Figure 2: Follow-up NCCT (all three planes) after 16 days showing near complete resolution of the hypodensities (arrows) in the dentate nucleus and reduction in the exaggerated gray white matter differentiation as seen in [Figure 1]

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Figure 3: Timeline of events

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  Discussion Top


Metronidazole is used in infections with Entamoeba histolytica, Giardia lamblia, Helicobacter pylori, Clostridium difficile, and anaerobic organisms.[3] Metronidazole is neurotoxic. CNS toxicity may present as cerebellar dysfunction (75%), altered mental status (33%), and seizures (13%). Nystagmus, gait imbalance, difficulty in speech, and abnormal finger-to-nose tests were common abnormalities.[4] Drugs such as valproate, carbamazepine, lithium, phenytoin, tacrolimus, cytarabine, cyclosporine, and antihelminthic like piperazine have also been found to cause ataxia rarely.

Hari et al.[5] described a similar case of cerebellar ataxia and seizures in a 31-year-old man. He took metronidazole for 4 months and had hyperintense signals on T2 and FLAIR imaging in the dentate nucleus bilaterally and splenium of the corpus callosum. The features were resolved within 10 days of drug withdrawal.[5] Another patient with brain abscess received metronidazole for 10 weeks and developed hoarseness, dysarthria, and ataxic gait with typical lesions on MRI. He improved within 4 days of drug cessation with normalization of MRI at 2 weeks.[6]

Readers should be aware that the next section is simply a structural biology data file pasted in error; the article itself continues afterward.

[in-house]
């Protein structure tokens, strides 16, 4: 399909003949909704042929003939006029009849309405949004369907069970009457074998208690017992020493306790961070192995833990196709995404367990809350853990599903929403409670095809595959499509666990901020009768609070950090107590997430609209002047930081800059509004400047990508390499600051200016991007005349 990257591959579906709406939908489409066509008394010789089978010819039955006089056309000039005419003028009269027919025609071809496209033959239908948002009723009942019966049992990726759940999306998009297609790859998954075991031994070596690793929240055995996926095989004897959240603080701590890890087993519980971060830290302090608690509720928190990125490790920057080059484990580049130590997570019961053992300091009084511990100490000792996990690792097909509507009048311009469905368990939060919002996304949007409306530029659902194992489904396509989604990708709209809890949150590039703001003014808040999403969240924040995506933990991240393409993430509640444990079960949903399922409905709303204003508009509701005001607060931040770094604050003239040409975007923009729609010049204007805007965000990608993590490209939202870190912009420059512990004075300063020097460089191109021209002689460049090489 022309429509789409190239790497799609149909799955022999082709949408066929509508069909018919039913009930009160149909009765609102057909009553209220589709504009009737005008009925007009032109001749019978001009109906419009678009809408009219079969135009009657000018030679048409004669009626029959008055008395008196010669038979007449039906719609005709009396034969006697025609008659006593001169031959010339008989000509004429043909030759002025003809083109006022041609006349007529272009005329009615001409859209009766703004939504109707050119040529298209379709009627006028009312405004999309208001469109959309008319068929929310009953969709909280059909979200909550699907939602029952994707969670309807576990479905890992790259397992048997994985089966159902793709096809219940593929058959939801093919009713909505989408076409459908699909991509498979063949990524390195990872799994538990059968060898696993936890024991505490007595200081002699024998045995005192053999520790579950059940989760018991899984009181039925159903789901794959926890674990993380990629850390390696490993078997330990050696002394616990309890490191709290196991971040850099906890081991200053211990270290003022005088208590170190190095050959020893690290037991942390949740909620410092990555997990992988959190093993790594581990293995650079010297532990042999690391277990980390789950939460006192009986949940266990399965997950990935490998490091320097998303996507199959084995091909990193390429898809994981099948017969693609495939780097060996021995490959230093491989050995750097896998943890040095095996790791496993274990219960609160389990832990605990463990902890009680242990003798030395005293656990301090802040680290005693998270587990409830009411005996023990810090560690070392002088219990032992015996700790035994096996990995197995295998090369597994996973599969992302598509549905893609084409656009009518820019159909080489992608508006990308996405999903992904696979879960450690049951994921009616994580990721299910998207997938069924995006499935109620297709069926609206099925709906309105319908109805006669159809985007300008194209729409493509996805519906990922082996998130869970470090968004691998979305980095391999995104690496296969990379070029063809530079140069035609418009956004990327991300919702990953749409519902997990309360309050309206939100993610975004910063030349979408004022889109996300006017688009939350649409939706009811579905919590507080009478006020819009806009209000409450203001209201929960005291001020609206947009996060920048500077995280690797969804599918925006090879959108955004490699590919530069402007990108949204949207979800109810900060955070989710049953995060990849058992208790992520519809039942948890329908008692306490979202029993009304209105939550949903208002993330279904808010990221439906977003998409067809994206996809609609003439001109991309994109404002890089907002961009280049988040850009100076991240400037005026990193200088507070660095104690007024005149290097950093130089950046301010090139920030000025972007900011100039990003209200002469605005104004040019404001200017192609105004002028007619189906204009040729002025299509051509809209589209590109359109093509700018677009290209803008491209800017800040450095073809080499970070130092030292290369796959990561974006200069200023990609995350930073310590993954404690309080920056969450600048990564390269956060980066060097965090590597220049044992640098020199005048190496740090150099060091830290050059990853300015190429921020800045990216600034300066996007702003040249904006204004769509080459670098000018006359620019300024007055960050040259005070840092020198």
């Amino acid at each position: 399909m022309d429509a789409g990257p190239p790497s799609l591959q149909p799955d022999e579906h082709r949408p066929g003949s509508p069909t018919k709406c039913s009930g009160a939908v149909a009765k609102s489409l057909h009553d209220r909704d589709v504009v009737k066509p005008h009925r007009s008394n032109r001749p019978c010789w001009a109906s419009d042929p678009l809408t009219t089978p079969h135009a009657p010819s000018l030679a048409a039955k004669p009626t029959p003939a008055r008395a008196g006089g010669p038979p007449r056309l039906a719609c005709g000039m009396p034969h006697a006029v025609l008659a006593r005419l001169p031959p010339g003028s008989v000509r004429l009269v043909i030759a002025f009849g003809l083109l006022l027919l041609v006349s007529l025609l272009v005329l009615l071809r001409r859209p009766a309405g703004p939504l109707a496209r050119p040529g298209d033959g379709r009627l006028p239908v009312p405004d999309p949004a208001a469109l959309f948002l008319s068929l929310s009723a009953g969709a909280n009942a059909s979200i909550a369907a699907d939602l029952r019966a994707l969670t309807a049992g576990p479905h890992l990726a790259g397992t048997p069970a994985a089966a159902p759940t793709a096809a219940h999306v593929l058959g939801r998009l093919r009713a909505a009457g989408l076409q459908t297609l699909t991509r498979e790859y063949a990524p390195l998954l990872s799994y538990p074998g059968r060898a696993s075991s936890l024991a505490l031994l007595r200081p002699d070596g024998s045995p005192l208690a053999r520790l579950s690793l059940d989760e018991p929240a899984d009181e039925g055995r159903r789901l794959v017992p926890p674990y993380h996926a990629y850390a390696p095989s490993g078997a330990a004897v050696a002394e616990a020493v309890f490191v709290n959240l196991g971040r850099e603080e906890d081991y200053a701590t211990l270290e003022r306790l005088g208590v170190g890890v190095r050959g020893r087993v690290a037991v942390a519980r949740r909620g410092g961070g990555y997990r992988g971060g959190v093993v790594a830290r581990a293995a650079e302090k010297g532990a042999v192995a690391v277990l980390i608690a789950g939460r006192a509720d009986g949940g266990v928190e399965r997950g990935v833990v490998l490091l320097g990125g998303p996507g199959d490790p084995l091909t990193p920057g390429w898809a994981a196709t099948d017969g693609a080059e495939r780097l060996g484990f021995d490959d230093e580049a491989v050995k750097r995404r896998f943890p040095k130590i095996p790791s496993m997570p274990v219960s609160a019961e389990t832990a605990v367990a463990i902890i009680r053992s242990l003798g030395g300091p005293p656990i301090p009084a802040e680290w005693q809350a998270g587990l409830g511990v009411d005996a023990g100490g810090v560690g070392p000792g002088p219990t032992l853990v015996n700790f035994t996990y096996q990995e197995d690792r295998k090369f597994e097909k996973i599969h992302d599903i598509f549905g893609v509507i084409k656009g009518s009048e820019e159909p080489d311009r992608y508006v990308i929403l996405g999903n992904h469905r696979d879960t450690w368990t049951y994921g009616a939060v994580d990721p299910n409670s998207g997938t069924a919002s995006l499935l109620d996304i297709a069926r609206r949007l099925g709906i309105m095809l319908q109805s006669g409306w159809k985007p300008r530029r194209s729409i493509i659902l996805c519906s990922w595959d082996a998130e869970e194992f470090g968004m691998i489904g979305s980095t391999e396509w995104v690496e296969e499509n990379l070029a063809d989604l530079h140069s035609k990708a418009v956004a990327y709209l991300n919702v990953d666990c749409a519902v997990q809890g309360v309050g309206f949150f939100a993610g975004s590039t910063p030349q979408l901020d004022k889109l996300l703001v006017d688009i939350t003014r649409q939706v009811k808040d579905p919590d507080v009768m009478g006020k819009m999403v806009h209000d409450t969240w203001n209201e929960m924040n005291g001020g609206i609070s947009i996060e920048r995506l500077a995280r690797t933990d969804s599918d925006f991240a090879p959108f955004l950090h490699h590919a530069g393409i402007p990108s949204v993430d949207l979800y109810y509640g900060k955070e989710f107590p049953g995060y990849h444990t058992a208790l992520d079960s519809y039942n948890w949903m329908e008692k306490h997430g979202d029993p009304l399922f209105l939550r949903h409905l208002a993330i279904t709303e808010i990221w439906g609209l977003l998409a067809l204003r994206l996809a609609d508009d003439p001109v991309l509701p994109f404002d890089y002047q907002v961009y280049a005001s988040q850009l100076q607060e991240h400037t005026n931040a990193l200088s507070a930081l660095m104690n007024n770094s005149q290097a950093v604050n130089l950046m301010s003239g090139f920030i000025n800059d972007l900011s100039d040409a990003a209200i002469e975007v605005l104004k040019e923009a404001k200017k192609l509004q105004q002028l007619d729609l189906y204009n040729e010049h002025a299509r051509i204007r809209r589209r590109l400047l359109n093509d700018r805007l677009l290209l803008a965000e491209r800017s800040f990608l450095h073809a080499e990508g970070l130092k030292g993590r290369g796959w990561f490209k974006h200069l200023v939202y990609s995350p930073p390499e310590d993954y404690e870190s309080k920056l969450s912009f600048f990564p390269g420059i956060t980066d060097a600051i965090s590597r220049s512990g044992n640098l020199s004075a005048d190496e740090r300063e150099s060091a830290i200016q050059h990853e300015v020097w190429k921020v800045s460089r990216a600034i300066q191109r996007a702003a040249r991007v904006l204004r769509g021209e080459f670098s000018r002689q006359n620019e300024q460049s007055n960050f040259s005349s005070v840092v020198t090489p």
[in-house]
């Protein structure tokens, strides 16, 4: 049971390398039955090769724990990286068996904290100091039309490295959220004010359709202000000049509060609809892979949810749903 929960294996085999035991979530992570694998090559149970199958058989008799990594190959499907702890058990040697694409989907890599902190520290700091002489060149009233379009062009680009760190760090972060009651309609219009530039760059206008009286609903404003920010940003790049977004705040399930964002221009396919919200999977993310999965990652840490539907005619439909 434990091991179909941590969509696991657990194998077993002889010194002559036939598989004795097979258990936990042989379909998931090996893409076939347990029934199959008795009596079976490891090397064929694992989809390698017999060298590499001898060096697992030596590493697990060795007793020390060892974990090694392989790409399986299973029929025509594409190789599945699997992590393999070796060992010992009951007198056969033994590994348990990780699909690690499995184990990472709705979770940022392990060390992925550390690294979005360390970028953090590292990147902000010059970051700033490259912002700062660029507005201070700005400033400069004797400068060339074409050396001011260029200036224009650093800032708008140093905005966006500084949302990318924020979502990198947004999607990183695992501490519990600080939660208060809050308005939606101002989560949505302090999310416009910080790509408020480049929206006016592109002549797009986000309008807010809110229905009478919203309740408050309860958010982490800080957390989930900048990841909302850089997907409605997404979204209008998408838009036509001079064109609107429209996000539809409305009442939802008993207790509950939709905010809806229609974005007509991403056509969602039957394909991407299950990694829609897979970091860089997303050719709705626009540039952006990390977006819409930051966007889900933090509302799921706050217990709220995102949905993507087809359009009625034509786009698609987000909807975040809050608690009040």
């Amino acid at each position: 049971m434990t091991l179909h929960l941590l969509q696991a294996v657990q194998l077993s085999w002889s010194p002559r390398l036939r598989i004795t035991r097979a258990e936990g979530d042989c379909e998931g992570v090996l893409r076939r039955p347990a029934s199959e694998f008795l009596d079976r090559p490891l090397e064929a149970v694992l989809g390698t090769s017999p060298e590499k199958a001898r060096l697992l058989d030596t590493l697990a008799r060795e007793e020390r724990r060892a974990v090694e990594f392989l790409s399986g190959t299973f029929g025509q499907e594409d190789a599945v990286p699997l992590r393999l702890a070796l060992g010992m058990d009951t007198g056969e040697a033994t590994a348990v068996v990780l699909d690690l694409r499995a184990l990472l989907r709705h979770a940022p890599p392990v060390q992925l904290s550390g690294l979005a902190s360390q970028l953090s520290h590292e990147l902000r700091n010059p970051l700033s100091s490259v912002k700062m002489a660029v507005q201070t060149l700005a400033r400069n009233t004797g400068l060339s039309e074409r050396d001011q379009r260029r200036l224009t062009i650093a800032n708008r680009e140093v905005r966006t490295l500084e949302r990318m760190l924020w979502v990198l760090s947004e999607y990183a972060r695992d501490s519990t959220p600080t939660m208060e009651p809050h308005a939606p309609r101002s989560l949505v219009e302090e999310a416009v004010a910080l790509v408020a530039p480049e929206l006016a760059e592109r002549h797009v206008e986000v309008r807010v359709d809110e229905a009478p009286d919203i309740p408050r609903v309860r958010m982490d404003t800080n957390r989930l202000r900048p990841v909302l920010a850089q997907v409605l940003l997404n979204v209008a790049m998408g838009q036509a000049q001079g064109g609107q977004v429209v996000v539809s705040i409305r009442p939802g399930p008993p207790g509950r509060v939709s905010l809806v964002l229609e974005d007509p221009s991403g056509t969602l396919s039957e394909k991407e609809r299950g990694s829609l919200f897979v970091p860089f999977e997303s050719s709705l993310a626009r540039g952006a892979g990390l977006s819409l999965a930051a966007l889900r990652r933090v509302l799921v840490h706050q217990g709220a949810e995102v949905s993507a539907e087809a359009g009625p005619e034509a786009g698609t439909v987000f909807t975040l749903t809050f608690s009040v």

The clinical concept of MIN was reported for the first time approximately 20 years ago but specific imaging patterns that are reversible have been elaborated recently. These patients have a predilection to involve cerebellar dentate nucleus and the inferior colliculus and lesions are bilaterally symmetric T2 hyperintense. Other areas that can be involved are anterior commissure of the splenium, basal ganglia, subcortical white matter, midbrain, inferior olivary nuclei, and cerebellar white matter.[2] The lesions appear as nonenhancing, hyperintense on T2-weighted, and FLAIR images with absence of mass effect. The diffusion-weighted (DW) image signal is high with variable apparent diffusion coefficient values. MRI brain features of MIN are graded as shown in [Table 1].[7]
Table 1: Grading of CNS findings in MIN[7]

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Mishra et al.[8] first described a similar case of liver abscess in a 30-year-old man who developed slurring of speech, vertigo, instability in walking, and burning sensation in the feet after 6 weeks of metronidazole intake. Radiological features have been described in a cirrhotic patient who self-medicated himself with an unknown cumulative dose of metronidazole and had a complete resolution in follow-up scan done after 7 weeks.[9] Cerebellar toxicity with metronidazole has been seen across a wide spectrum of time period of therapy and dosage. Time interval from as early as 28 days to 3 months and cumulative dose ranging from 25 g to 90 g has been reported in the literature.[10] Majority of the patients show complete improvement of the symptoms after discontinuation of metronidazole. The timeline in which the radiological abnormality resolves still remains to be elaborated.


  Conclusion Top